Researchers at Unit 42, Palo Alto’s threat intelligence team, have found threat actors increasingly using a technique known as domain shadowing to facilitate the hosting of malicious web pages. Between April and June of this year, around 12,197 cases of domain shadowing were discovered, detailing a marked uptick in this technique being used.
Domain shadowing is a type of DNS hijacking that occurs when threat actors compromise the DNS of a legitimate domain and make their own subdomains to use for malicious activity. The threat actors do not modify the legitimate DNS entries that already exist, however, instead opting to utilize the domain in such a way that won’t alert the owners to the compromise. Threat actors use these malicious subdomains to host C2 addresses, phishing sites, and malware-dropping sites. Since the root domain of these requests are legitimate sources, this allows threat actors to bypass security checks by abusing the good reputation of the hijacked domain. Likewise, since the domain is otherwise reputable, users are more likely to access or submit data to one of these hijacked domains, as the URL appears trustworthy.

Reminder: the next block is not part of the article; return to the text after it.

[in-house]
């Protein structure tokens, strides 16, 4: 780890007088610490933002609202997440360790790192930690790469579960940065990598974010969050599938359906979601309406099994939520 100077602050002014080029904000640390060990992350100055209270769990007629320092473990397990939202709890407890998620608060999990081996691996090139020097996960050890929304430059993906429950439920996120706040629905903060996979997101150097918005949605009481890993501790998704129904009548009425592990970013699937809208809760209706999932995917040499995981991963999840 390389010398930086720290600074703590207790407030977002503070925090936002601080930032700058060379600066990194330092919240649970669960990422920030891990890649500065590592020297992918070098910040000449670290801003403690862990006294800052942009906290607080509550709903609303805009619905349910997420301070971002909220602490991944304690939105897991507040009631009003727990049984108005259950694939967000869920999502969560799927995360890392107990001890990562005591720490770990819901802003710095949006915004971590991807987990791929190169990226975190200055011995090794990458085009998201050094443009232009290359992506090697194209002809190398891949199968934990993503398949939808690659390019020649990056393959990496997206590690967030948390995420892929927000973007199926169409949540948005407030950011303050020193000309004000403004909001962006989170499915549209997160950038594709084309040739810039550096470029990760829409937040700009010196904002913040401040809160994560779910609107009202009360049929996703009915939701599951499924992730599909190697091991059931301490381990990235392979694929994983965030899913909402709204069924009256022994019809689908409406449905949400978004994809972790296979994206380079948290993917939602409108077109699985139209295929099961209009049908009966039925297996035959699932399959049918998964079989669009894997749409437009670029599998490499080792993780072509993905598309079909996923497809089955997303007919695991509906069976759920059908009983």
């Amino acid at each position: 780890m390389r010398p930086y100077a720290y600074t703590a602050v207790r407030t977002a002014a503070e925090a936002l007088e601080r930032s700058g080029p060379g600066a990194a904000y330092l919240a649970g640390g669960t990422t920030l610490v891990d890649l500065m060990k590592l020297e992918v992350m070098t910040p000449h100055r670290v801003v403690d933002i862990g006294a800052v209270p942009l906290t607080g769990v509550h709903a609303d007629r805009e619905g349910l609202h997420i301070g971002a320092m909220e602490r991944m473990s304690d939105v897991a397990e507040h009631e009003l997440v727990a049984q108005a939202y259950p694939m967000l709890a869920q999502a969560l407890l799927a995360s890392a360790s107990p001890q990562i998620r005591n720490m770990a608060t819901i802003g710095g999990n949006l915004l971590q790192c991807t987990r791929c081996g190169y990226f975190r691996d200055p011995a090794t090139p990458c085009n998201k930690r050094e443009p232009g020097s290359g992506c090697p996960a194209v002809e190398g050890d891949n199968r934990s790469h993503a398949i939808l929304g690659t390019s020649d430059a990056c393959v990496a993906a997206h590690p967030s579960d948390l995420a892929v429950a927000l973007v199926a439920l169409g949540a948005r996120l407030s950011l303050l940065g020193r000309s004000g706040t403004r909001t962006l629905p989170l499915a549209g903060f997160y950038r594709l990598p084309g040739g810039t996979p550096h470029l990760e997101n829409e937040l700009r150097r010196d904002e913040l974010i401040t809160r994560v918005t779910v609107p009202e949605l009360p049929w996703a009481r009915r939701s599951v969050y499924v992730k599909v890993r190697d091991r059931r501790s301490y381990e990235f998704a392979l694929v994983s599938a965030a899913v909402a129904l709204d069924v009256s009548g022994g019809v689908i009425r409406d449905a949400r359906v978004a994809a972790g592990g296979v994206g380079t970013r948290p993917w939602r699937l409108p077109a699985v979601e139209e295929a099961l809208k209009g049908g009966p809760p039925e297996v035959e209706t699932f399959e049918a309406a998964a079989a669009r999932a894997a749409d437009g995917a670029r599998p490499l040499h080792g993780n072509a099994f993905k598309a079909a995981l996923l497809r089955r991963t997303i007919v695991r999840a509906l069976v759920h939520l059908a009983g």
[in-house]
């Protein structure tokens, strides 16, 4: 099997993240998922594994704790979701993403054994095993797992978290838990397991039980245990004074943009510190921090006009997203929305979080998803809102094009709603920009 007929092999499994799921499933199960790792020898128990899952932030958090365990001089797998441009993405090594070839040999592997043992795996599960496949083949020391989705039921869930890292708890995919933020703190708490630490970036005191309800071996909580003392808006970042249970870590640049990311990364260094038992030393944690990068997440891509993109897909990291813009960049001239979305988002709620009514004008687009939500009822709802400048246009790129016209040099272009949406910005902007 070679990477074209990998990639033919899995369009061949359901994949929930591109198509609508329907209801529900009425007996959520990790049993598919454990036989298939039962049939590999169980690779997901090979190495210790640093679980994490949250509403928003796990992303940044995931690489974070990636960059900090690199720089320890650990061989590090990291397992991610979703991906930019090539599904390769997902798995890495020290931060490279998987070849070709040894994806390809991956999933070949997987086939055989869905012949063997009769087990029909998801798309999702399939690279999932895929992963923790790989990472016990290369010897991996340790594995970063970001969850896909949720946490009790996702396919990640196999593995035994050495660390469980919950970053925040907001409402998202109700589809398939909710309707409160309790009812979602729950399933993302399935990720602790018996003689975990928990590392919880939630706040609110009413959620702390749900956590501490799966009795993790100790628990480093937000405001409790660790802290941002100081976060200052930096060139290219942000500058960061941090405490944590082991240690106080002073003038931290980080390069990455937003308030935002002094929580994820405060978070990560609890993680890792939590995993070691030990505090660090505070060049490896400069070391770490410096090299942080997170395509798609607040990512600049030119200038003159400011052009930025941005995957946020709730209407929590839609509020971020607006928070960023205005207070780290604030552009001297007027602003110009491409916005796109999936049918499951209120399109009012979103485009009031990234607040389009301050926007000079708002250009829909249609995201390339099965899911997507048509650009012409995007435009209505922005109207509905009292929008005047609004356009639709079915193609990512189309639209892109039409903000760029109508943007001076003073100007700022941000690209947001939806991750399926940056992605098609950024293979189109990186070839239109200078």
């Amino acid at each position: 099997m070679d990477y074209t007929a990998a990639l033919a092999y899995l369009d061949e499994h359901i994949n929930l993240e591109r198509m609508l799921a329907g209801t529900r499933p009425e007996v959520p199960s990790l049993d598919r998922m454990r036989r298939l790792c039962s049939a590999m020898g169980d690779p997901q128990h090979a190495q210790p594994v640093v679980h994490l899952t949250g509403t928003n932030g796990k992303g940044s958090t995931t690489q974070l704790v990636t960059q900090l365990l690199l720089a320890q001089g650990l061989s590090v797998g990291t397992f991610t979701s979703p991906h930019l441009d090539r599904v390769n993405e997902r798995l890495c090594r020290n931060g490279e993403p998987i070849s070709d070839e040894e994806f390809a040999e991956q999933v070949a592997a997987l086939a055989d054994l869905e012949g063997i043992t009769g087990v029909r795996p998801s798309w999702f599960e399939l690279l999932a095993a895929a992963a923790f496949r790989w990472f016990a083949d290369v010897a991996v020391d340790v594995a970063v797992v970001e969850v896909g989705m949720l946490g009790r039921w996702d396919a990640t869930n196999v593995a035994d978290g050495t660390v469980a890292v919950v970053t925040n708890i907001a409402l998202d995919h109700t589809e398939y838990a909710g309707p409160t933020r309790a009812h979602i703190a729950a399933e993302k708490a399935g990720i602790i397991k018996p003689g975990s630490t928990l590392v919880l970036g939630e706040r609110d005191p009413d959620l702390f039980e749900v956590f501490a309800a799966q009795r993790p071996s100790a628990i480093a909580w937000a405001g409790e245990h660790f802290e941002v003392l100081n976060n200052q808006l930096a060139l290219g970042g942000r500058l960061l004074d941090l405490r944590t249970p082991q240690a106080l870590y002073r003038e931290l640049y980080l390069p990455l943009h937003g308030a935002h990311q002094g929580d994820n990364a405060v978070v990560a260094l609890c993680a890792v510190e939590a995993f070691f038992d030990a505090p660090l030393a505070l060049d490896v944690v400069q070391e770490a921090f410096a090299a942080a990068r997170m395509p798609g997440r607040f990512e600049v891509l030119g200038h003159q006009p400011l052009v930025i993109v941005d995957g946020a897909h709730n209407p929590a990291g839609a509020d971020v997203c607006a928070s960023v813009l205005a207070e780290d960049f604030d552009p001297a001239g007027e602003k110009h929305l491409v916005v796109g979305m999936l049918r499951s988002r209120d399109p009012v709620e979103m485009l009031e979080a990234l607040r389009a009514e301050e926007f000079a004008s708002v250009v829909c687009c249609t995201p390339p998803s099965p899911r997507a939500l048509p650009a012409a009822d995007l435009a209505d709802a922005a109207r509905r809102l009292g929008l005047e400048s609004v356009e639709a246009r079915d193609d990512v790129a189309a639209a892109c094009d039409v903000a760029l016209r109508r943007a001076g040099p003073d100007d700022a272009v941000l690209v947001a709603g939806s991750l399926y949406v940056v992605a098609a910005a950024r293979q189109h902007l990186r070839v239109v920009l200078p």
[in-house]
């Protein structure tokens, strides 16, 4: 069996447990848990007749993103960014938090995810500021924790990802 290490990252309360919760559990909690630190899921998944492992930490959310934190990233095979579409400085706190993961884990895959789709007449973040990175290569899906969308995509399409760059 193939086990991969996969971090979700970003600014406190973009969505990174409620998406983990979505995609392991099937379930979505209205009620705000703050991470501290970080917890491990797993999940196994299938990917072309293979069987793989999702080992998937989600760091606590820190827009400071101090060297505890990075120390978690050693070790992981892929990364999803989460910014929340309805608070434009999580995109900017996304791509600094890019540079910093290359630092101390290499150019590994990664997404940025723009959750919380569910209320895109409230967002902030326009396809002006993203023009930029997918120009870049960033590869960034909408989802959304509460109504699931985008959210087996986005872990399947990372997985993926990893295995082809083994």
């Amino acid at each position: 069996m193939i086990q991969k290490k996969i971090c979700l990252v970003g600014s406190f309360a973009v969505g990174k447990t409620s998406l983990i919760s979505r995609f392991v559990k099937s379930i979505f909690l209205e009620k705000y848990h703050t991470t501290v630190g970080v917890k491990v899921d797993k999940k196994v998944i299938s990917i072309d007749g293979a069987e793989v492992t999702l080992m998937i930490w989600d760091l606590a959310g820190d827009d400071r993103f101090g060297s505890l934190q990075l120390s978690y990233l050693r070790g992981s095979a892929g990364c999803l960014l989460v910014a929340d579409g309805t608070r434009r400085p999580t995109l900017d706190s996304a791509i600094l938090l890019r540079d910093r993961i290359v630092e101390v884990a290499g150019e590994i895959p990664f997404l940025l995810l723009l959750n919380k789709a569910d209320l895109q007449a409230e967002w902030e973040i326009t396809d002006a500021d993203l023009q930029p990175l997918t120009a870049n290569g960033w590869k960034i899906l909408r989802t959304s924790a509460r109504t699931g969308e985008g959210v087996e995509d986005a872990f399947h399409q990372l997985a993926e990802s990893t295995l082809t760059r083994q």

Domain shadowing can be difficult to detect without the ability to analyze DNS logs across a large number of organizations, making this tactic alluring for threat actors.